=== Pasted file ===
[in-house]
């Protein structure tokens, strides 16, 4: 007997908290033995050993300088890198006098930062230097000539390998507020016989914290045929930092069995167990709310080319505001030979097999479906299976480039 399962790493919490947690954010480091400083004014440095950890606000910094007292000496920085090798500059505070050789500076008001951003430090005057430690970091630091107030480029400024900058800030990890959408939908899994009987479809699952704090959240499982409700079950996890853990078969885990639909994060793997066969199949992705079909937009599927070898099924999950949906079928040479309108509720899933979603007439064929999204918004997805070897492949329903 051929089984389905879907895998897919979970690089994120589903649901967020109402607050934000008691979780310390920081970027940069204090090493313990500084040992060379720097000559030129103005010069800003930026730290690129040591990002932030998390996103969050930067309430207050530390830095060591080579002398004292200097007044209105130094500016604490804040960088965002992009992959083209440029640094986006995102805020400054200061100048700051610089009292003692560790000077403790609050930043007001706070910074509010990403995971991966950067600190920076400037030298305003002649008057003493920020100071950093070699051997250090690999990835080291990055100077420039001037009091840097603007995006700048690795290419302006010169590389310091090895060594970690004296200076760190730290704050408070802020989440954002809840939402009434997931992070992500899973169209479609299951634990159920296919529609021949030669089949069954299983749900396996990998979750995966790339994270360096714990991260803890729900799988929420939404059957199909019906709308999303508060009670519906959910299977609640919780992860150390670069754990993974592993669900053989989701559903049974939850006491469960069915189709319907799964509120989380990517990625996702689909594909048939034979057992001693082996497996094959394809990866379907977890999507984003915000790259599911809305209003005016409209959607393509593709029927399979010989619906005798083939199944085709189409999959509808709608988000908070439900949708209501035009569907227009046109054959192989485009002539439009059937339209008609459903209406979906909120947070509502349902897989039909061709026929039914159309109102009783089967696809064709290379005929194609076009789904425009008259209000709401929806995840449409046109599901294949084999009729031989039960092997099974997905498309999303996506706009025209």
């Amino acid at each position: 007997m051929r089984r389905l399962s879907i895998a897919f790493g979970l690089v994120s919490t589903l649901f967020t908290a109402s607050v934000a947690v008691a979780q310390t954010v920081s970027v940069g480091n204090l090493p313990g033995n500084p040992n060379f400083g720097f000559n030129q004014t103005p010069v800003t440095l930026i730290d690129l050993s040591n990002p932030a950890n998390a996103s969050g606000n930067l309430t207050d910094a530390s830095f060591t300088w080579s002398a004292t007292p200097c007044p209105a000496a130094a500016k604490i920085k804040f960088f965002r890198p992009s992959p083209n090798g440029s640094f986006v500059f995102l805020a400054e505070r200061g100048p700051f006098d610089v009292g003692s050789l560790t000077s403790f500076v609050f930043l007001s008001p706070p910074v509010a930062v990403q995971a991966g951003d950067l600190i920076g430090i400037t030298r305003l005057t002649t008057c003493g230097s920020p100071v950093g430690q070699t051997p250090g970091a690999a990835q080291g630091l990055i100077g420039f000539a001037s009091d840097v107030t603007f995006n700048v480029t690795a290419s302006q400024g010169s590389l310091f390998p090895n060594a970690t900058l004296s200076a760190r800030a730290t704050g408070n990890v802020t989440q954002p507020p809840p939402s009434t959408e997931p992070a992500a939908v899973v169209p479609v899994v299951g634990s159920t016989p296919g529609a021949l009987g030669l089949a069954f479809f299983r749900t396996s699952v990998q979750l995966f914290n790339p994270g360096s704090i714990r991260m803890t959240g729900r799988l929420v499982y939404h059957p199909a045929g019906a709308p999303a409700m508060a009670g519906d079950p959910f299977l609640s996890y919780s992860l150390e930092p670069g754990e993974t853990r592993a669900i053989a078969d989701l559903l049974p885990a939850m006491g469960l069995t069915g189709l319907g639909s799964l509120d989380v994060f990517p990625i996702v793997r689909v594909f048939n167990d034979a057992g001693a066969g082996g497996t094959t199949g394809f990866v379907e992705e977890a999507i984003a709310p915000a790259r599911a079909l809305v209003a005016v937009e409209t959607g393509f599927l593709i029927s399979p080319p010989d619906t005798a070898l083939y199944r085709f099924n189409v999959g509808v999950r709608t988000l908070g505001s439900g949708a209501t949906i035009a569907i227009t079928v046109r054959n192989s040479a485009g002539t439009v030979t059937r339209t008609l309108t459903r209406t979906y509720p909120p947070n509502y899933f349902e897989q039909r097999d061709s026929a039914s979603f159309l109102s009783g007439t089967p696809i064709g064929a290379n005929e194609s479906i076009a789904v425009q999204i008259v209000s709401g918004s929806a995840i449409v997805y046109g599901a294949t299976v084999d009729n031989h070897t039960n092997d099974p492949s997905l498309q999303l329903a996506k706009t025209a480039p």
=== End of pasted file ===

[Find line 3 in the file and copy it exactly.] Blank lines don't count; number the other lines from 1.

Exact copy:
């Amino acid at each position: 007997m051929r089984r389905l399962s879907i895998a897919f790493g979970l690089v994120s919490t589903l649901f967020t908290a109402s607050v934000a947690v008691a979780q310390t954010v920081s970027v940069g480091n204090l090493p313990g033995n500084p040992n060379f400083g720097f000559n030129q004014t103005p010069v800003t440095l930026i730290d690129l050993s040591n990002p932030a950890n998390a996103s969050g606000n930067l309430t207050d910094a530390s830095f060591t300088w080579s002398a004292t007292p200097c007044p209105a000496a130094a500016k604490i920085k804040f960088f965002r890198p992009s992959p083209n090798g440029s640094f986006v500059f995102l805020a400054e505070r200061g100048p700051f006098d610089v009292g003692s050789l560790t000077s403790f500076v609050f930043l007001s008001p706070p910074v509010a930062v990403q995971a991966g951003d950067l600190i920076g430090i400037t030298r305003l005057t002649t008057c003493g230097s920020p100071v950093g430690q070699t051997p250090g970091a690999a990835q080291g630091l990055i100077g420039f000539a001037s009091d840097v107030t603007f995006n700048v480029t690795a290419s302006q400024g010169s590389l310091f390998p090895n060594a970690t900058l004296s200076a760190r800030a730290t704050g408070n990890v802020t989440q954002p507020p809840p939402s009434t959408e997931p992070a992500a939908v899973v169209p479609v899994v299951g634990s159920t016989p296919g529609a021949l009987g030669l089949a069954f479809f299983r749900t396996s699952v990998q979750l995966f914290n790339p994270g360096s704090i714990r991260m803890t959240g729900r799988l929420v499982y939404h059957p199909a045929g019906a709308p999303a409700m508060a009670g519906d079950p959910f299977l609640s996890y919780s992860l150390e930092p670069g754990e993974t853990r592993a669900i053989a078969d989701l559903l049974p885990a939850m006491g469960l069995t069915g189709l319907g639909s799964l509120d989380v994060f990517p990625i996702v793997r689909v594909f048939n167990d034979a057992g001693a066969g082996g497996t094959t199949g394809f990866v379907e992705e977890a999507i984003a709310p915000a790259r599911a079909l809305v209003a005016v937009e409209t959607g393509f599927l593709i029927s399979p080319p010989d619906t005798a070898l083939y199944r085709f099924n189409v999959g509808v999950r709608t988000l908070g505001s439900g949708a209501t949906i035009a569907i227009t079928v046109r054959n192989s040479a485009g002539t439009v030979t059937r339209t008609l309108t459903r209406t979906y509720p909120p947070n509502y899933f349902e897989q039909r097999d061709s026929a039914s979603f159309l109102s009783g007439t089967p696809i064709g064929a290379n005929e194609s479906i076009a789904v425009q999204i008259v209000s709401g918004s929806a995840i449409v997805y046109g599901a294949t299976v084999d009729n031989h070897t039960n092997d099974p492949s997905l498309q999303l329903a996506k706009t025209a480039p």